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Biden taps longtime USDA scientist to oversee food safety

Jose Esteban, the chief scientist at USDA’s meat inspection agency, is President Biden’s choice to become agriculture undersecretary for food safety, announced the White House. If confirmed by the Senate, Esteban would be the USDA leader on issues ranging from prevention of food-borne illness to regulation of cell-cultured meat, now approaching commercialization.

Agriculture Secretary Tom Vilsack said Esteban, who has worked at the USDA since 2001, “has a proven, and extensive, track record” of pursuing food safety. He has been chief scientist of the Food Safety and Inspection Service since mid-2018 and is vice president of International Association for Food Protection, an organization of food-safety professionals in 70 countries.

As undersecretary, Esteban would oversee the FSIS, which has 7,500 meat inspectors and a budget of $1.4 billion annually to assure the safety of meat, poultry and egg products.

President Harrison signed the first meat inspection law in 1890, covering salt pork and bacon for export. The turning point for meat inspection was the Federal Meat Inspection Act of 1906, passed in reaction to Upton Sinclair’s exposé of filthy conditions in packing plants, which banned the sale of adulterated or misbranded meat and required sanitary conditions at slaughterhouses. The great majority of meat produced in the United States undergoes federal inspection.

Throughout his tenure, Esteban has worked in FSIS’s Office of Public Health Science. A native of Mexico, he has an MBA and a veterinary degree from the National Autonomous University of Mexico, and a doctoral degree in epidemiology and a master’s degree in preventive veterinary medicine from UC-Davis. Before USDA, he worked at the CDC, eventually becoming assistant director of its food safety office.

The USDA announced “a stronger and more comprehensive effort” in mid-October to reduce the risk of disease-causing salmonella bacteria in raw poultry. Consumption of chicken and turkey was estimated to be the source of 23 percent of the more than 1 million cases of salmonella-caused illnesses among Americans annually.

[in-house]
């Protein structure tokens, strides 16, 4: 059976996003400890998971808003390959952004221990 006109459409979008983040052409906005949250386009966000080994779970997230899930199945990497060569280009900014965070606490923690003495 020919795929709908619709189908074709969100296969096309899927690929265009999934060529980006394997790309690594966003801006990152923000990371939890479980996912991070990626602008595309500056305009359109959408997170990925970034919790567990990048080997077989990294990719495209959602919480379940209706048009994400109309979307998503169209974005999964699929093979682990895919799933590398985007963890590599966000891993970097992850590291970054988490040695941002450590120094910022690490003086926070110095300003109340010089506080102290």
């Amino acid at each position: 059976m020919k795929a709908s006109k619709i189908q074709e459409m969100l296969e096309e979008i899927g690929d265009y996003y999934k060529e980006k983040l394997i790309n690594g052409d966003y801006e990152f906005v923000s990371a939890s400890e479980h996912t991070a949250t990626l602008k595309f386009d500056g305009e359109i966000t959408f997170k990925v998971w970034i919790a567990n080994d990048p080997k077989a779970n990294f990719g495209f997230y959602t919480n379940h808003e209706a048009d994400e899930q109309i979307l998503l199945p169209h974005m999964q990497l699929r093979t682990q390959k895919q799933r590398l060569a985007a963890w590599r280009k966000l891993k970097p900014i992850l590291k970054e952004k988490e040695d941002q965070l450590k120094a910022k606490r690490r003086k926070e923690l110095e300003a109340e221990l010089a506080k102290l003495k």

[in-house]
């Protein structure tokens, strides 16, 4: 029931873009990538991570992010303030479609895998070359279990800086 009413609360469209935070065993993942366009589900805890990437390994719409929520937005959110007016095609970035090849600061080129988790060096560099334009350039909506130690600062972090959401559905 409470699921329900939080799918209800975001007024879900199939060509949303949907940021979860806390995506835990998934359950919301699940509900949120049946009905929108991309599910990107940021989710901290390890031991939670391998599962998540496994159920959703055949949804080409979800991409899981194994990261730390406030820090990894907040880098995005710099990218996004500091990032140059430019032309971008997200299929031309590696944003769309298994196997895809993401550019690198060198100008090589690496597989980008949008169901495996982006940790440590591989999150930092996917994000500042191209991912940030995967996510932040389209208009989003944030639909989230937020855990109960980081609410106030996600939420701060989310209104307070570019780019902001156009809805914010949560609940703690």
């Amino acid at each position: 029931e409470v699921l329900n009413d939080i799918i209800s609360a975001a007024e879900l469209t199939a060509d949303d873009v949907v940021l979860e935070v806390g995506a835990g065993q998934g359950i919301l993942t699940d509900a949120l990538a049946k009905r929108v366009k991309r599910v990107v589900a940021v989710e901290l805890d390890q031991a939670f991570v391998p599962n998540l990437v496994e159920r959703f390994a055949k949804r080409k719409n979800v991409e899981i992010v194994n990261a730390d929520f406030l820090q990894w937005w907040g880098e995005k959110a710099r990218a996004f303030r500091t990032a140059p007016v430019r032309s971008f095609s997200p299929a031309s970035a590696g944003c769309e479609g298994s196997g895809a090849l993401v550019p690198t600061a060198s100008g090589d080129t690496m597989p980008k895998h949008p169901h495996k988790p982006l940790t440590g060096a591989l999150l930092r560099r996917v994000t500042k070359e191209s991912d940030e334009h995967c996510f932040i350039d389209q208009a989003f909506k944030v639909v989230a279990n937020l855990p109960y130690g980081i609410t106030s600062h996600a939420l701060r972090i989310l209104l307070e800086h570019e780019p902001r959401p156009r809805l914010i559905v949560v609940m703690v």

Esteban is the third Biden nominee for undersecretary, a sub-cabinet post overseeing a branch of USDA activities, with a long record of work at the Agriculture Department. The others are Chavonda Jacobs-Young and Homer Wilkes. Jacobs-Young, administrator of the Agricultural Research Service, was nominated on July 28 to be undersecretary for research. Wilkes, whose four-decade career included a stint as state conservationist in Mississippi, was nominated to be undersecretary for natural resources on June 23.

The Senate was expected to vote this week on the nomination of Robert Bonnie, USDA’s climate adviser, to serve as undersecretary for farm production and conservation. There are eight undersecretary posts. The Senate has confirmed two and Wilkes is awaiting a confirmation vote. The Senate Agriculture Committee has scheduled a confirmation hearing on Jacobs-Young on Wednesday. The White House has yet to announce undersecretary nominees for public nutrition and for international trade.

Produced with FERN, non-profit reporting on food, agriculture, and environmental health.
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